The Human side of Data

Photo by Alina Grubnyak on Unsplash

Can the hive mind save us? Yes, no, maybe, I don’t know — can you repeat the question?

What is this hive, or collective intelligence? Something that I´ve been tinkering with a lot lately. Collective intelligence in the most simple sense means “becoming smarter together” and in more elaborate terms the “utilization and interplay of people, data and technology” to achieve impact. In doing so, collective intelligence aims at enabling us to better understand the challenges & solutions we work on; empowering collective action and decision-making; gaining new insights to complex systems; and being more inclusive in reaching the people furthest behind by diversifying, increasing, and empowering the people we work with.

Of aircrafts and algorithms

One of my favorite examples of “data almost gone wrong” is the story of Abraham Wald, a Hungarian mathematician and US emigrant, and the US-Navy during WW2. The Navy, eager to find out where they would need to strengthen aircraft armor to ensure the safe return of their aircrafts, analyzed the patterns of bullet holes across their aircrafts with the subsequent conclusion that the wings and central body would need reinforcement (where most bullet holes were). Except, Abraham Wald disagreed, arguing that the nose, engines, and mid-body area would need reinforcement (the parts with the least bullet holes), because all the aircrafts that were shot in these parts didn’t make it home. The Navy didn’t look at the whole sample, but only at their survivors.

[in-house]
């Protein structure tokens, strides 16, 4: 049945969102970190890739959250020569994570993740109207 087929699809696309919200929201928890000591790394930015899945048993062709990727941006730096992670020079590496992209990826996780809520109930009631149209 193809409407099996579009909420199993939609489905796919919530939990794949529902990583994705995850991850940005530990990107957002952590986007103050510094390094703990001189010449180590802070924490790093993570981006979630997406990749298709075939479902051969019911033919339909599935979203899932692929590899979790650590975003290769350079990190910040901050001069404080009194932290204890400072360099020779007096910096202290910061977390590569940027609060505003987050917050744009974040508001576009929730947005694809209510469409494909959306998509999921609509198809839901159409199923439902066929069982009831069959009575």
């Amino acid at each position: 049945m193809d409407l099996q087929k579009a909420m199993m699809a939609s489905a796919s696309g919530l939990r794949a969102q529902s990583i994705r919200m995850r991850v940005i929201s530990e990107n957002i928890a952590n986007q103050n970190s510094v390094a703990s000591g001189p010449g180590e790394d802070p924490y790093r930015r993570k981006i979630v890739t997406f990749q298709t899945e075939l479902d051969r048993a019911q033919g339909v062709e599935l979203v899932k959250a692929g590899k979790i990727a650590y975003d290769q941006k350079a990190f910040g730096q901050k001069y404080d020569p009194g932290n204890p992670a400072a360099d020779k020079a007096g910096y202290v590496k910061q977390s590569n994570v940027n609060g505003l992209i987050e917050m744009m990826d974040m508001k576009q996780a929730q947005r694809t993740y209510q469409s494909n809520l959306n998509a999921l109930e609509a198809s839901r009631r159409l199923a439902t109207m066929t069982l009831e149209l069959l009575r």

Image Source: https://medium.com/the-innovation/the-missing-bullet-holes-and-abraham-wald-25e68d7a870f

Unearthing (waste) realities

Photo by Markus Spiske on Unsplash
  • What are the shortcomings of public waste collection practices? How are these addressed?
  • Where do data gaps persist? What do these gaps tell us?
  • Who is contributing or part of the waste value chain? What is their role?

(Don´t) Burn baby burn

Photo by Moritz Bruder on Unsplash

(In)visible

But there is more to the story. Looking at our Labs in Viet Nam and Paraguay, both set out to shed more light on the informal sector that has evolved in the absence of (adequate) public waste collection. The Labs have made it their mission to engage in this often misperceived and inaccessible part of the waste economy.

Context and reality

The experiences of the Labs offer insight into what potential collective intelligence can hold when you place your bet on distributed and collective action of a variety of different (and unusual) partners. Centering around the human side of data yields close-to-reality insights into complex and often intertwined systems unearthing dependencies hidden in official information.

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UNDP Accelerator Labs

UNDP Accelerator Labs

Building the world’s largest learning network around development challenges. 91 Labs in 115 countries. http://acceleratorlabs.undp.org/